A Black Muslim African Girl’s Summer in America
I received the following message from a former student who was enrolled in my Writing & Rhetoric class. Our vision/daily mantra was: “to speak truth to power and write with an authentic voice while strengthening my ability to read the word as well as the world.” This message highlights her attempt to navigate complex systems and educational experiences without losing her identity. To me, this is what results when we value critical consciousness as a student outcome in our classrooms and school buildings. Read this…
“Dear brother Amouzou,
**This looks like it’s going to be a very long message so please be prepared**
First off, Thank You. Thank you for your teachings and the eye opening experiences you shared with us throughout the year. Without it, it would be hard for me to survive. About 3 weeks ago, I went to the US for a summer program at Yale on International Relations. I first stopped a few days in Harlem then Manhattan. The same day I landed, I saw on the news that a black men selling CDs were killed. The next day, another one!
Even though I was staying in Harlem, I felt like nothing even happened. Everyone went on about their daily habits. Still, I needed some fire because I was angry. I went to a protest from Union Square to Times Square and for the first time in my life, I felt like I was standing up for something, for something bigger than myself. I thought I was going to New York to be a tourist and pose next to the Trump buildings. But no, folks like me were being shot and going out would mean I might be the next Hashtag. I understood what fear and oppression meant from that moment. Anyway, I was still Ok.
Being a Black Muslim African Girl was a lot of narratives to carry in a place like this. Whenever I would say where I came from, people would ask, “Oh, how is it living in Africa? Can you teach me Swahili?”
When I arrived at Yale, I thought I was going to learn about global affairs, development and so on but no. I had 9 lectures all about American grand strategy, 4 seminars talking about American counterterrorism and Bush or Obama’s foreign policies. In my discussion sections, we were learning from a very imperialistic and nationalistic perspective: the American One. One week later, I was exhausted. Still, I was trying to stay strong. Being a Black Muslim African Girl was a lot of narratives to carry in a place like this. Whenever I would say where I come from, people would ask “oh how is it living in Africa? Can you teach me Swahili?” I went through this generalization of my continent as one single thing with zero diversity culture or entities. But the hardest part was going to class trying to find pride in who I was and freeing my mind from the hundreds of western habits and ideas I’ve internalized.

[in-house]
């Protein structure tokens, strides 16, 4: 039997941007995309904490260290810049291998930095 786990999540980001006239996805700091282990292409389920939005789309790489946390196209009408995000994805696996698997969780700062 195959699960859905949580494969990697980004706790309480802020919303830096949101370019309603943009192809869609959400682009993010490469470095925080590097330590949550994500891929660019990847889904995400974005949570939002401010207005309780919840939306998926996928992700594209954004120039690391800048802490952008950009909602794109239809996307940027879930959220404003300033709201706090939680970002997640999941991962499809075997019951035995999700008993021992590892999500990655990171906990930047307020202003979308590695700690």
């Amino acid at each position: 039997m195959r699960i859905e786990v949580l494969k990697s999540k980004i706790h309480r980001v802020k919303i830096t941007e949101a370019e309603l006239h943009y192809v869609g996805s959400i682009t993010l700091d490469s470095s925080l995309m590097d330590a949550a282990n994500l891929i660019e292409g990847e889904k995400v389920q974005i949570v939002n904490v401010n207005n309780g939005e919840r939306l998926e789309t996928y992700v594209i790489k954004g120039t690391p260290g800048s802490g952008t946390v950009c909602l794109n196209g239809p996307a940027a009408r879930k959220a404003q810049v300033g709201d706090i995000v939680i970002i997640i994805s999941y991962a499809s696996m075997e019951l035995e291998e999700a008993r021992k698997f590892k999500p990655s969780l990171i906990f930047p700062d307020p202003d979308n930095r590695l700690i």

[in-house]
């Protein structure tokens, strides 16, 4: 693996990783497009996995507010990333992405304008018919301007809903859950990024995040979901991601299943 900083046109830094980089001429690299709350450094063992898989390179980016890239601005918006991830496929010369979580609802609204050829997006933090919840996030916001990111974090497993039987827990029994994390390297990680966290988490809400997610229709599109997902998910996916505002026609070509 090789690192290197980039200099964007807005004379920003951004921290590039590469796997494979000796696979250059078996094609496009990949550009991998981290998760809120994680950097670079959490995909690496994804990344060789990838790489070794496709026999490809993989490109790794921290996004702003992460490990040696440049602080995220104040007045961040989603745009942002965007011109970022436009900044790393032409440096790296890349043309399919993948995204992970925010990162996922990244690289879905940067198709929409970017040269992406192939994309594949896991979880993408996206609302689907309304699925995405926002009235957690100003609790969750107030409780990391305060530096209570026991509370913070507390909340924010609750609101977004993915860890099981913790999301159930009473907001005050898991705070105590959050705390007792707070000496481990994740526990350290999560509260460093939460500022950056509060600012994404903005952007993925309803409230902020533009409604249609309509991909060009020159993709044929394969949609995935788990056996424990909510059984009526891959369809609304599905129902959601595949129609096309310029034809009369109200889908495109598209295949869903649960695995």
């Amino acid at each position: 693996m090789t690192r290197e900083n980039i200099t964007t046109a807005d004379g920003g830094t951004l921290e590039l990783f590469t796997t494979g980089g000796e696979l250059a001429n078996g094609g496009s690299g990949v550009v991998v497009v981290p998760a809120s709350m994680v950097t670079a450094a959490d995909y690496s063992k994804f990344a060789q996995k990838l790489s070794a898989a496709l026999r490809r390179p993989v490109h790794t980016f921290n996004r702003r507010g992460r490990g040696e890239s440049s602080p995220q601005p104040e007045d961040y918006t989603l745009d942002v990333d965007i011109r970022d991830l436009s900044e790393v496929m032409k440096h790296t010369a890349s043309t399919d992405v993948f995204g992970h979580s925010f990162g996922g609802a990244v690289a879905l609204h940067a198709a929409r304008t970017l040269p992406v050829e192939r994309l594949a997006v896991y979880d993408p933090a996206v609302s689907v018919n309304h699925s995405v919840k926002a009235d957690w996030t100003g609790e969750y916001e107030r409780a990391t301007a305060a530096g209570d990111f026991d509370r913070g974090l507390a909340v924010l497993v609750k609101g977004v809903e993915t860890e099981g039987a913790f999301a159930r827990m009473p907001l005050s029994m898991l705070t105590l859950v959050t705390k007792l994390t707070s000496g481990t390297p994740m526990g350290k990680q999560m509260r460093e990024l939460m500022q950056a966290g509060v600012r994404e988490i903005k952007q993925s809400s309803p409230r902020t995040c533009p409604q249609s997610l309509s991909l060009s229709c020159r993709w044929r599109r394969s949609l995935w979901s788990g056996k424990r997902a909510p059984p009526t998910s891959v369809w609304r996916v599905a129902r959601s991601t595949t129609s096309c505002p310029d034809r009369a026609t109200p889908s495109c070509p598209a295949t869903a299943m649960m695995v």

One day we had a seminar about race relations in South Africa and the US. We were 3 black people in the room, the rest were either from North Carolina or the East Coast. At some point, the instructor asked us (as black people) to share our experiences in regards to racism or injustice. I still remember the eyes of the rest of the students looking at us with that “Poor You” look. I believe we don’t need anyone to feel sorry for us.
That moment, I just became grateful for having you as a teacher. I can’t even tell you the number of homeless black people I’ve seen in the streets of New Haven. Even at Yale, the whole dining staff was black with a white woman as the head. The racial structure I’ve seen in this country is scary. I am not being pessimistic at all but this is what my eyes have seen. As I told you, I had a lot of identities to carry. And walking every morning was a fight against ignorance and single “storying”. But perhaps the funniest thing was during our last night, there was a party for international students (meaning Africans and South Americans mainly). The irony is that the DJ was a Ghanaian girl but kept on playing some horrible Taylor Swift the whole time. brother Amouzou, I’m not afraid of a white ignorant Brazilian girl telling me how privileged she was compared to me on our way to lunch. What I’m seriously afraid of is Africans or African Americans who are still conforming to this psychological and systematic oppression. I don’t know when and who will make America great again but I’m going back home with lots of questions: How much time do we need? How much time do we need to educate our fellows? How much time do we need to externalize and heal all of this?
I am glad I was your student. Without your meaningful lessons, I would tell a different story today.
Please know I also enjoyed my time in NY and Connecticut with more open minded people.
**this was probably one of those major assignments in the school of life**
I frequently receive these types of messages from students. After reading this one, I couldn’t help but ask the same old tired question of our broken education systems and the “reform” that is being touted as success. What is the purpose of education?
This post originally appeared here at with Ganas
Originally published at goodmenproject.com on August 26, 2016.